My favorite flower is the marigold, a crop of which I plant every year. One season I had a particularly marvelous crop. As I looked at them, this thought occurred to me: why should I keep buying new seeds every year? I’ll just save my own seed. So in the autumn I picked the flowers off my marigolds, dried them, and tucked them into envelopes.
I thought the flowers the next year weren’t quite as nice looking, and by the third year, while they were still recognizable as marigolds, they weren’t very much like the originals I’d saved the seeds from. The plants were gangly; the blossoms, stunted; and they just didn’t look very pretty.
A nurseryman explained to me that the seed companies breed and hybridize for the best flowers, but when someone like me picks seeds at random and does it for a number of years, the strain deteriorates. The DNA for traits I didn’t value was taking over, and my beautiful marigolds were reverting to their original, not-all-that-pretty, form.
The connection between source and product is a principle that’s both scientific and spiritual. Jesus said, “Every good tree bears good fruit, but a bad tree bears bad fruit” (Matthew 7:17). That’s a lesson in genetics and about human character. Paul wrote, “Whatever a man sows, that he will also reap” (Galatians 6:7, NKJV).* No one plants a poor strain of wheat and harvests a good one. But more important, the results of one’s life depend on his or her decisions and actions. “Can both fresh water and salt water flow from the same spring?” (James 3:11). Obviously not—and neither, says the apostle James, do good words and evil words come from the same mouth (see verse 10).
Yet in this human realm, nothing is quite free from the deteriorating effects of sin. We have to keep winnowing out the bad, or evil will take over.
Which makes the story of Lucifer one of the strangest ones in the Bible. How did someone who was perfect in every way—without even the slightest stain of sin—turn into the ultimate evil one?
Ezekiel 28 gives us a biography of the being that we today refer to as Satan, or the devil. There are three things that we learn about him.
First, he was created by God (verse 15).
This is a crucial fact. God is an essential Being—He was neither created nor made but existed “from everlasting to everlasting” (Psalm 90:2). There was never a time when God wasn’t, and there will never be a time when God won’t be. Furthermore, the Bible describes God as faultless in His goodness. “As for God, his way is perfect: The LORD’s word is flawless” (Psalm 18:30). The Bible assures us that God does not sin, and even in His human incarnation as Jesus Christ, though He was “tempted in every way, just as we are—yet he did not sin” (Hebrews 4:15).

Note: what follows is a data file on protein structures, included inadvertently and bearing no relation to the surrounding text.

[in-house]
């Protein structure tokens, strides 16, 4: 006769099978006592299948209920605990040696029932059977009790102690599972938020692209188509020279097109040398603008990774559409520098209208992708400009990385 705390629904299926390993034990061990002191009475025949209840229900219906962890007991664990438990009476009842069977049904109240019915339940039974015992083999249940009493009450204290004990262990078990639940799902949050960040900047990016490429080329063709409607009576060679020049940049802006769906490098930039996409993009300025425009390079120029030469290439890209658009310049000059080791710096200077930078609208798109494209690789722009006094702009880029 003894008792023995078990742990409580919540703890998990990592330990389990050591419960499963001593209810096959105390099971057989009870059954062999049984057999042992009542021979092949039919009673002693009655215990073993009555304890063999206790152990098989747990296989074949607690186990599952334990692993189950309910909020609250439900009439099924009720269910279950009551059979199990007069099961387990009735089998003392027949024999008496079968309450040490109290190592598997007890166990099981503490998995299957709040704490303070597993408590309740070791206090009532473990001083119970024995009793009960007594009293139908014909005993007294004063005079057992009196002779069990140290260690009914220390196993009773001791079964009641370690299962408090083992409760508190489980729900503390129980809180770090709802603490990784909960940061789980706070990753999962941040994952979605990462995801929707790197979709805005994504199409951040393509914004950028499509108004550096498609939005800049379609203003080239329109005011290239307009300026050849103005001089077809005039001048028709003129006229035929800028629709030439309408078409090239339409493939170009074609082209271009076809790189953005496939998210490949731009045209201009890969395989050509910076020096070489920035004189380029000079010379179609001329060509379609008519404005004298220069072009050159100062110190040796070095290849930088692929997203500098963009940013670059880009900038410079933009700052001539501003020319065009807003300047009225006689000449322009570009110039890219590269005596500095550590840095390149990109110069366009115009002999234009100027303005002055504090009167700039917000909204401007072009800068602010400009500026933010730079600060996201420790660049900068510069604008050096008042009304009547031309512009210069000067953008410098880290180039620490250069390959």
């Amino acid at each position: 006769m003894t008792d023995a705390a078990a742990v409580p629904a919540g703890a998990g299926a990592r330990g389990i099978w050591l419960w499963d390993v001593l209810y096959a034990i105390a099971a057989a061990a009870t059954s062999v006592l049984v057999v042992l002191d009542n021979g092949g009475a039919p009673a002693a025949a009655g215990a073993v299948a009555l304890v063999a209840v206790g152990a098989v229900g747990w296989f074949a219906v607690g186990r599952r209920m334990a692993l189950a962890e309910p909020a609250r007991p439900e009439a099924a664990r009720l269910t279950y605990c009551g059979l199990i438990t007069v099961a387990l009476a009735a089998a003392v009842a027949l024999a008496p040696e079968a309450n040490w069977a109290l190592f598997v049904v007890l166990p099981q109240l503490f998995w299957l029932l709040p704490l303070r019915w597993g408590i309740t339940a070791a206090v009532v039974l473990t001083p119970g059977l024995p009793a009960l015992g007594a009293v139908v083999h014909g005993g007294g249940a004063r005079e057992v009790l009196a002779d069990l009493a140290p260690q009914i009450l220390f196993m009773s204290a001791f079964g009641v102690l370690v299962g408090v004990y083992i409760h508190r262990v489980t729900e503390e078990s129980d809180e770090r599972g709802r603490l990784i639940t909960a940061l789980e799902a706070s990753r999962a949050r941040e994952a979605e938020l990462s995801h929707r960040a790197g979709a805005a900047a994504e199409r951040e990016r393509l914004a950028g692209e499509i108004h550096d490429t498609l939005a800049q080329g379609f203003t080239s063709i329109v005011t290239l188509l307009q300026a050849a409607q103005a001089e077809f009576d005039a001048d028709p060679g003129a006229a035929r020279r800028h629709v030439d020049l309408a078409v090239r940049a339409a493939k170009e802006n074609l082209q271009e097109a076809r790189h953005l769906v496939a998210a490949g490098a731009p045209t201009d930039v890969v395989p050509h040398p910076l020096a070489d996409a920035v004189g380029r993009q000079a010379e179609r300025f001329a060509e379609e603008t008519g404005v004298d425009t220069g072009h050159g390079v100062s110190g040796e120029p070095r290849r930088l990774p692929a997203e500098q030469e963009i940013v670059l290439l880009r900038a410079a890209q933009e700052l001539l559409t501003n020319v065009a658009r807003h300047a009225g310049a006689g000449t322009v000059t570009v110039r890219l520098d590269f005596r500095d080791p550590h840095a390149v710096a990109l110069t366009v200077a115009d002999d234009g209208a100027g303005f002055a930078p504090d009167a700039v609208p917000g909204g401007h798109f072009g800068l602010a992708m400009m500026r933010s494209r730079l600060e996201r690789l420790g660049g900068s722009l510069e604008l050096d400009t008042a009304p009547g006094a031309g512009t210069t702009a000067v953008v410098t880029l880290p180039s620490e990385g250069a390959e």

But Lucifer was God’s creation. He existed before the Garden of Eden and the creation of human beings (Ezekiel 28:13). And he wasn’t just a denizen of heaven but a highly placed heavenly official “ordained” by God to the position of “guardian cherub” (Ezekiel 28:14).
Still, he was a created being, and that which God creates is, by definition, less than God, regardless of how perfect and beautiful that creation may be.
Which leads to the second thing we know about Lucifer: he was beautiful, perfect, without sin. Ezekiel said, “You were the seal of perfection, full of wisdom and perfect in beauty”; “You were blameless in your ways from the day you were created” (verses 12, 15)—that is, until “wickedness was found in you” (verse 15). And here is the third thing we learn about Lucifer: this perfect being was the source of all the sin, death, and sadness that bedevil us today.
Where sin comes from
It was my friend’s first new car. It had been a big investment, and he wanted it to last. I’ve never seen anyone so attentive to a vehicle! He not only took care of it mechanically but also washed and polished it several times a week—even scrubbing the tires. For years I never saw his car when it wasn’t shiny and spotless.
Imagine his surprise, then, when one day he looked down at a lower panel and saw a dark stain of rust! As months passed, the rust grew until several of the panels nearest the road had been eaten through. He blamed the car manufacturer: how could his nice car rust so completely? The car dealer reminded him, quite logically, that his once new car wasn’t new anymore. New cars don’t stay new forever, especially when driven for 10 years on Ohio’s winter-salted roads.